This year we leaped from winter to spring in three days flat. Now it is the glorious season of pink trees, and it will not last, I know it will not last . . . .
The Japanese understand Spring, and all the seasons, very well. Here is an entry from one of my favorite books:
Aware [a-wa-reh] (noun)
An awareness and appreciation of the ephemeral beauty of the world. The seasons change, the cherry blossom gently falls, the crops are planted, grow, and die. Aware is that poignant sensation one has of time passing, of the inevitable cycle of life and death. From the noun comes the idiom mono-no-aware. Roughly translated as "enjoying the sadness of life," it's that bittersweet, vaguely poetic feeling you get around dusk, on a long train journey, looking out at the driving rain . . . a few autumn leaves still clinging to your coat.
Christopher J. Moore, In Other Words: A Language Lover's Guide to the Most Intriguing Words Around the World, Levenger Press (2004), p. 87.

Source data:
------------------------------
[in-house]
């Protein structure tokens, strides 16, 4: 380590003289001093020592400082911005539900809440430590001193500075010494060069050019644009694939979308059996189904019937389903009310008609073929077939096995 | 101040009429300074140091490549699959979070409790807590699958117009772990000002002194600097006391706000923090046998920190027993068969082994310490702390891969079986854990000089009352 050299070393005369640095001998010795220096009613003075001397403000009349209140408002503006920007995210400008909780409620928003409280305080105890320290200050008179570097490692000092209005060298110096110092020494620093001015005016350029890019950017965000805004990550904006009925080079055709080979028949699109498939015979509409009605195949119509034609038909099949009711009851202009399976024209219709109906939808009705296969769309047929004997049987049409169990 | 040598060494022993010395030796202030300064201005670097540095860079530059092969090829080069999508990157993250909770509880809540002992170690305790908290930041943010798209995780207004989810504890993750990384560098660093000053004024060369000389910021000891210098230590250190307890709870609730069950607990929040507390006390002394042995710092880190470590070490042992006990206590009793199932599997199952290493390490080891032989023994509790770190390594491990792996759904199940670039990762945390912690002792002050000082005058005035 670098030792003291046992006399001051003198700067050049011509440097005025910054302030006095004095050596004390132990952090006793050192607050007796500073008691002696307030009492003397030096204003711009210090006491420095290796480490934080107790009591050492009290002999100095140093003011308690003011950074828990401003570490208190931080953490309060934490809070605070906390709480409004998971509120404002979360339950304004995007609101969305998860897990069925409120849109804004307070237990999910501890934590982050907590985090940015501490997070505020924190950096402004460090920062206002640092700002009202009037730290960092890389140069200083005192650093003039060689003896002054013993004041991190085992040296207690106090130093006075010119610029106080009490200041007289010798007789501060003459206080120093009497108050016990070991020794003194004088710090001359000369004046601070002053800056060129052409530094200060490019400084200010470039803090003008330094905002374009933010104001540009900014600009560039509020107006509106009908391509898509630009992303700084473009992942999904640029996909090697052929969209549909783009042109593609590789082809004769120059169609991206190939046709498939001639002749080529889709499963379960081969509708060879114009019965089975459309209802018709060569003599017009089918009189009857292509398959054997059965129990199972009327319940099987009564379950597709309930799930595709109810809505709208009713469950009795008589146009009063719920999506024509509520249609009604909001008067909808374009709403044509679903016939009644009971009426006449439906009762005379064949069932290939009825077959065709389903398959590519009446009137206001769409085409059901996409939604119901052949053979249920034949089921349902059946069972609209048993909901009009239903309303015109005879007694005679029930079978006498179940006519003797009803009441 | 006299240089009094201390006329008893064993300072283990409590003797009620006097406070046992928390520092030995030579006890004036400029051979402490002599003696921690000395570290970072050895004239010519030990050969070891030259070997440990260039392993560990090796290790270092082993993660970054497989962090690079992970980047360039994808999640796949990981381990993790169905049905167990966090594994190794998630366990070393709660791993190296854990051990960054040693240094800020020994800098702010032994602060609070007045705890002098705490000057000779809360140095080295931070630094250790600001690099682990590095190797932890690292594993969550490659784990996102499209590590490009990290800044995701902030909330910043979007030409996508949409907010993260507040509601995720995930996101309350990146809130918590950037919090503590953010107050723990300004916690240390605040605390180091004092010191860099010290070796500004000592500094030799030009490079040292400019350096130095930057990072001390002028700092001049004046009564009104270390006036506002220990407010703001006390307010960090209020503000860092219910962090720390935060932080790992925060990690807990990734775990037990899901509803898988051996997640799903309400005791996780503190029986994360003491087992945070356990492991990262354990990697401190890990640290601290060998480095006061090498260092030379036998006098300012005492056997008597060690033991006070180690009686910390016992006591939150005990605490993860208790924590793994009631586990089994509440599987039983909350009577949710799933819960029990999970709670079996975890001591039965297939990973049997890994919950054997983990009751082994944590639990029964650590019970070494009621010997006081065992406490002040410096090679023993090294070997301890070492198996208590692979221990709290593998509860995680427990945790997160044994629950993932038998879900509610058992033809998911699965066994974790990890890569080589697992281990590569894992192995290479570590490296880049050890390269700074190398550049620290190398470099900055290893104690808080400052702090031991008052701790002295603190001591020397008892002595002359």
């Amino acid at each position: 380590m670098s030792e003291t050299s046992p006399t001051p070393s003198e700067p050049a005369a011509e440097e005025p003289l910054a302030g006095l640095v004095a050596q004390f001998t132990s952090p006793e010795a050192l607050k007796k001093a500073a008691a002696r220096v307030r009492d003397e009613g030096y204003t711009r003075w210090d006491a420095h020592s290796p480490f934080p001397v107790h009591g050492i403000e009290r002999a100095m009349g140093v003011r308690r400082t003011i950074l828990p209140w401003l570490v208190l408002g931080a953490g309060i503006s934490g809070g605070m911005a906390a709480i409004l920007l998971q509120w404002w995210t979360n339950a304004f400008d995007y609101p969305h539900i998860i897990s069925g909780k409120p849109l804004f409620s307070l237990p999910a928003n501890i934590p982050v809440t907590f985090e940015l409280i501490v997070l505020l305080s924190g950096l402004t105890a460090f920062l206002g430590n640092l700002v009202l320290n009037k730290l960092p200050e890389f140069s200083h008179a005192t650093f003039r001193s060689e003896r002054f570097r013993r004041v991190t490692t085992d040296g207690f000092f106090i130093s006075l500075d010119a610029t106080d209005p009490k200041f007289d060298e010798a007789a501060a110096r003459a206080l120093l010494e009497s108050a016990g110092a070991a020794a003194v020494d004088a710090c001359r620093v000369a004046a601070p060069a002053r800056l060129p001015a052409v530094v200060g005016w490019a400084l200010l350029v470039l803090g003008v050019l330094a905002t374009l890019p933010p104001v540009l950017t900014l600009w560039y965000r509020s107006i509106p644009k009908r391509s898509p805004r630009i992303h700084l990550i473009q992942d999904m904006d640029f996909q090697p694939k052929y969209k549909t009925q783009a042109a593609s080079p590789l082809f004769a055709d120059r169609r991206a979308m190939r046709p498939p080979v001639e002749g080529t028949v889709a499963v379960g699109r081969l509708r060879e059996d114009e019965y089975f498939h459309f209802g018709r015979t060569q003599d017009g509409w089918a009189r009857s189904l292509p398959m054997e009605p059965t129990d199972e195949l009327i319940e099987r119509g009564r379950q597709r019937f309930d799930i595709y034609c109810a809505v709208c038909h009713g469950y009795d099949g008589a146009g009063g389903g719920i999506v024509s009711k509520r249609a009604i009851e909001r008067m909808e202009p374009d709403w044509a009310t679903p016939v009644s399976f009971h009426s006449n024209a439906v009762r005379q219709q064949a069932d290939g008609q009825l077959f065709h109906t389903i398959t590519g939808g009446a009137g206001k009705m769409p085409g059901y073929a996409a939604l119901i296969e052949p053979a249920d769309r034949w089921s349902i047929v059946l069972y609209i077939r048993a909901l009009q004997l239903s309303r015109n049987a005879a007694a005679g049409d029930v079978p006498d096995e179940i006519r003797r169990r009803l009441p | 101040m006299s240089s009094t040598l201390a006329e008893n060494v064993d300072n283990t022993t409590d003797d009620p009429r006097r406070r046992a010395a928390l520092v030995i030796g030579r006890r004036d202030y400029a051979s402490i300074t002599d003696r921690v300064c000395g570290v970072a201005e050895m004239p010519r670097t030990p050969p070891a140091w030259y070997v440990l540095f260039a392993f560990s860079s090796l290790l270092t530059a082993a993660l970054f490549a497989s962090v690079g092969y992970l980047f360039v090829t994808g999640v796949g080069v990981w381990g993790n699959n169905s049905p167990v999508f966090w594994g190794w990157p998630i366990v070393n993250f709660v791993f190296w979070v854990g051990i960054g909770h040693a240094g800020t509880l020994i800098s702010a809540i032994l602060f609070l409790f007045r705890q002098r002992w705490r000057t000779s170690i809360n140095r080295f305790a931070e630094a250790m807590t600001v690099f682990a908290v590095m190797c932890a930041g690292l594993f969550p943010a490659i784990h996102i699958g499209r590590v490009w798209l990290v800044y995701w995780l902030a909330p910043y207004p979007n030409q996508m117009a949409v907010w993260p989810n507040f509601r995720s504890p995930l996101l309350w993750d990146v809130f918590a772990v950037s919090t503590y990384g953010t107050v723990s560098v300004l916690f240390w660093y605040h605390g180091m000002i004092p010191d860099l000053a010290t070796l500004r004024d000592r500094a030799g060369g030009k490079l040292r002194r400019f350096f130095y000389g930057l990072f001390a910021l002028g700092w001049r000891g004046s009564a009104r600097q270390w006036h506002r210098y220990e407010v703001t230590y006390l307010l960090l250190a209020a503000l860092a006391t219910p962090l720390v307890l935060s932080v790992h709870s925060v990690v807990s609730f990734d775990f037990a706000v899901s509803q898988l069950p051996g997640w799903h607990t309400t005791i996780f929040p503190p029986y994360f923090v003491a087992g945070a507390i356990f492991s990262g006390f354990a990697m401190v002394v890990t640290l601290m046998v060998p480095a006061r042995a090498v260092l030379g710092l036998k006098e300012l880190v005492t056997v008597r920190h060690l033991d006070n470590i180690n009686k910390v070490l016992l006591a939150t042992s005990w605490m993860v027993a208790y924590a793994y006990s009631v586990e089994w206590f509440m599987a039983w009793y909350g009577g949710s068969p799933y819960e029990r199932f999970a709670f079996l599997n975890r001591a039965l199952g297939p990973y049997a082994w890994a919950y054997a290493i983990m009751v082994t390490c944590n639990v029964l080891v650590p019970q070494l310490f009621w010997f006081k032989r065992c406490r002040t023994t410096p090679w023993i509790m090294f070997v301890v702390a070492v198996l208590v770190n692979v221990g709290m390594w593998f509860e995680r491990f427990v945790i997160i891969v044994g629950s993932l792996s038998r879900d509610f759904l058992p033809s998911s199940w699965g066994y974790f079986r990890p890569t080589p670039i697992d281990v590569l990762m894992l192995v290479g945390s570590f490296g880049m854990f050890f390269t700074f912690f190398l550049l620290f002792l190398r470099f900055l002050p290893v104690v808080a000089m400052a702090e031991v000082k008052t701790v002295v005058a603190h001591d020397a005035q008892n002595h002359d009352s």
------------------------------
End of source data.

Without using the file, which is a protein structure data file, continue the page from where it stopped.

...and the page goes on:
I leave you with a poem by e.e. cummings:
i thank you God for this most amazing day: for the leaping greenly spirits of trees and a blue true dream of a sky; and for everything which is infinite which is natural which is yes
(i who have died am alive again today and this is the sun's birthday; this is the birthday of life and love and wings: and of the gay great happening illimitably earth)
how should tasting touching hearing seeing breathing any - lifted from the no of all nothing - human merely being doubt unimaginable you?
(now the ears of my ears awake and now the eyes of my eyes are opened)